Kelly Smith – The Koala Awareness Program
We are delighted to introduce you to Kelly to the Western Port Biosphere team. Kelly and her Koala Awareness Program aims to better understand the koala population, across the five Council areas within the Biosphere Reserve, including the Mornington Peninsula Shire, Frankston, City of Casey, Cardinia Shire, and Bass Coast, and to create bio links, across private properties, between existing koala habitat, from the Mornington Peninsula to Bass Coast, and up into the Strzelecki Ranges in South Gippsland.
The program also involves the collection of koala scats (poop) for genetic analysis. The DNA from the scats can provide us with so much information, such as the koala populations abundance, demographics (males versus females), distribution, dispersal of offspring and migration and any evidence of isolation occurring.
It is essential that we understand the genetic diversity of the Victorian koala population in order to adequately protect this species and provide it with the correct conservation status.
The main pieces of information the program is searching for, within these scats are the ancestral origins, sex (gender) and disease status (koala Retrovirus and Chlamydia) of koalas within the Biosphere, and beyond into South Gippsland and greater Victoria. It is important that we understand the ancestral origins of the Victorian koala. Are they from the translocated inbred koalas that repopulated the state after they were hunted almost to extinction in the 1800s, or are they from the original population, which survived the hunting?
We now know that the koalas of South Gippsland are remnants and of ‘special significance’ because they have a greater genetic diversity and were not affected by hunting and translocations. We need to find how far this genome extends across Victoria. Are there other remnant koalas? Remnant koalas have a greater genetic diversity compared to the translocated koalas and are better able to withstand environmental changes and disease outbreaks. This program aims to find those remnant koalas through the collection and genetic analysis of scats. Koala habitat will then be enhanced through revegetation of koala habitat trees which will aid in strengthening the genetic diversity of the koala population within the Western Port Biosphere Reserve.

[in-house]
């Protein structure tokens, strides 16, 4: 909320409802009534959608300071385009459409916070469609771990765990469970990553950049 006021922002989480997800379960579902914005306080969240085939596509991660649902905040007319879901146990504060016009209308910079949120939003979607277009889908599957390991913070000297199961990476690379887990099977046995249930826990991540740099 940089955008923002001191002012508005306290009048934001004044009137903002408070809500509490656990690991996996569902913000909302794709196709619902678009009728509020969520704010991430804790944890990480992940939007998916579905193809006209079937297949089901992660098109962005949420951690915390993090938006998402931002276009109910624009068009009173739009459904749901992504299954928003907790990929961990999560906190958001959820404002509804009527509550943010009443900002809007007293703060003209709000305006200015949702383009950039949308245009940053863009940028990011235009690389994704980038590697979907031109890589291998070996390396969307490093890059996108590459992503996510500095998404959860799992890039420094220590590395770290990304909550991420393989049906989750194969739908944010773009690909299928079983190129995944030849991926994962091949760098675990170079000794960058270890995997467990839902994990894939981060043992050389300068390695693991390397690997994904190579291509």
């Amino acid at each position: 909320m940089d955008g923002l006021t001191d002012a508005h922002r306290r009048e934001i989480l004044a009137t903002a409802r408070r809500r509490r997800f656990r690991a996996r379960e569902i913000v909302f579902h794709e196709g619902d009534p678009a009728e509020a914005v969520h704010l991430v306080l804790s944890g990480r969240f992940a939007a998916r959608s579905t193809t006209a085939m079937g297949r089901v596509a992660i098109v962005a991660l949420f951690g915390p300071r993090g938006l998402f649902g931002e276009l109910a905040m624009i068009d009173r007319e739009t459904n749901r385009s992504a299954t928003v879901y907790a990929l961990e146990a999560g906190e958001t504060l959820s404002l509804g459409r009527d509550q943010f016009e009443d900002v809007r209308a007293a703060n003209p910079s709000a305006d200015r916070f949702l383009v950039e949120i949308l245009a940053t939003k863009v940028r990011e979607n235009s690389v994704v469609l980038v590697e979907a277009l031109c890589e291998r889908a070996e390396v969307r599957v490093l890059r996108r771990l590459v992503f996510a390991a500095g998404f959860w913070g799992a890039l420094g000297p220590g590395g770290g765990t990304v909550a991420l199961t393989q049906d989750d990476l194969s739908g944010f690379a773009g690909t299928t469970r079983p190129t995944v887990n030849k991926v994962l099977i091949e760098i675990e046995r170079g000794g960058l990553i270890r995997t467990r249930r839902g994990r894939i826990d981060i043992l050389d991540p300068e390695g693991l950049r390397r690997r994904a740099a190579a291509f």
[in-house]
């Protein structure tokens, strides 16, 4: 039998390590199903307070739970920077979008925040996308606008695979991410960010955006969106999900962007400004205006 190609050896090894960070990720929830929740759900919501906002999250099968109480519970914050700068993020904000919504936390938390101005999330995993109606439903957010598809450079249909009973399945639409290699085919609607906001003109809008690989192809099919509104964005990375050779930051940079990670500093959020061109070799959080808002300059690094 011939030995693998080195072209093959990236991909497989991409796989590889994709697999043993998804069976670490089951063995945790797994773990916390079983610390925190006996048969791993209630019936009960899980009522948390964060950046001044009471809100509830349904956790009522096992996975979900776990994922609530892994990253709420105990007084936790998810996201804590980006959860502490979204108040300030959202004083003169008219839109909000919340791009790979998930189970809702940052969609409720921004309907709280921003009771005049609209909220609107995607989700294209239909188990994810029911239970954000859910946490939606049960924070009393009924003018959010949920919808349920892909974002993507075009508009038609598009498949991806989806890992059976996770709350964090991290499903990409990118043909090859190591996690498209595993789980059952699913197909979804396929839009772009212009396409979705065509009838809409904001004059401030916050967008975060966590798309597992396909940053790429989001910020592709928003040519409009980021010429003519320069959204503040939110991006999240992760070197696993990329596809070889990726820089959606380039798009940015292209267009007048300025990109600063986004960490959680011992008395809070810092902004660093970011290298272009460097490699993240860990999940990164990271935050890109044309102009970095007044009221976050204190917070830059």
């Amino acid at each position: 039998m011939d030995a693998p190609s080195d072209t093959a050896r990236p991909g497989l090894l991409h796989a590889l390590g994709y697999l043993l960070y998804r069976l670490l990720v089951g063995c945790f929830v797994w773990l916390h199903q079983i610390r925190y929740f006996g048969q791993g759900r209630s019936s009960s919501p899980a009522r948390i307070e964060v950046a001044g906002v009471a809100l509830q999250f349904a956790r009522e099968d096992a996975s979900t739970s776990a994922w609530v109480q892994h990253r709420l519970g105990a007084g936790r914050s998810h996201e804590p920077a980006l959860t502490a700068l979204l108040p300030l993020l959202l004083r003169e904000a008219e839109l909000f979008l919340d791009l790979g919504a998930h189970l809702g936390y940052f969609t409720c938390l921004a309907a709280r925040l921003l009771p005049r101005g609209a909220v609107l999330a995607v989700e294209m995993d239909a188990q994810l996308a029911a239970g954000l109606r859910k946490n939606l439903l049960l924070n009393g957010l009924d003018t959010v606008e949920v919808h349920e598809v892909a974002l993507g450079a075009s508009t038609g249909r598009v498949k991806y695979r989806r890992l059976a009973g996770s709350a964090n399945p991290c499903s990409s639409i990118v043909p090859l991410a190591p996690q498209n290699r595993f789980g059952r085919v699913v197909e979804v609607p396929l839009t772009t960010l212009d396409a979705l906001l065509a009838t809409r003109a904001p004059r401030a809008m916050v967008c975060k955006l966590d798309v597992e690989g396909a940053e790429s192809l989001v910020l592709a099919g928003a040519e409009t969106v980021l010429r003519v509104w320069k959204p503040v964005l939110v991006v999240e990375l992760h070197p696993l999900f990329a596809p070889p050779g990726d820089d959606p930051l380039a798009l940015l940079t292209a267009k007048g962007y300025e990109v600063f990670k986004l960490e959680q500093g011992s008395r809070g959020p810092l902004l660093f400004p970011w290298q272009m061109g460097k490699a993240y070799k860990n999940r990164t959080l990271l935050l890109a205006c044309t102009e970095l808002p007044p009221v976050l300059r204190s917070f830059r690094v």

This is a Citizen Science Project where volunteers are encouraged to collect scats from across Victoria and send them in for genetic analysis. Volunteers are also involved in the revegetation of participating landowners’ properties within the Biosphere Reserve. If you are a landowner and interested in having a part of your property revegetated by volunteers please get in contact.
The Koala Awareness Program also runs incursions at schools and regular group volunteering days. If you would like to run an incursion at your school or be involved somehow in this program please get in contact at:
We look forward to working with you all. It is going to take a team effort to save the koala. This genetic information is the missing piece of the puzzle to koala conservation.
Happy scat hunting!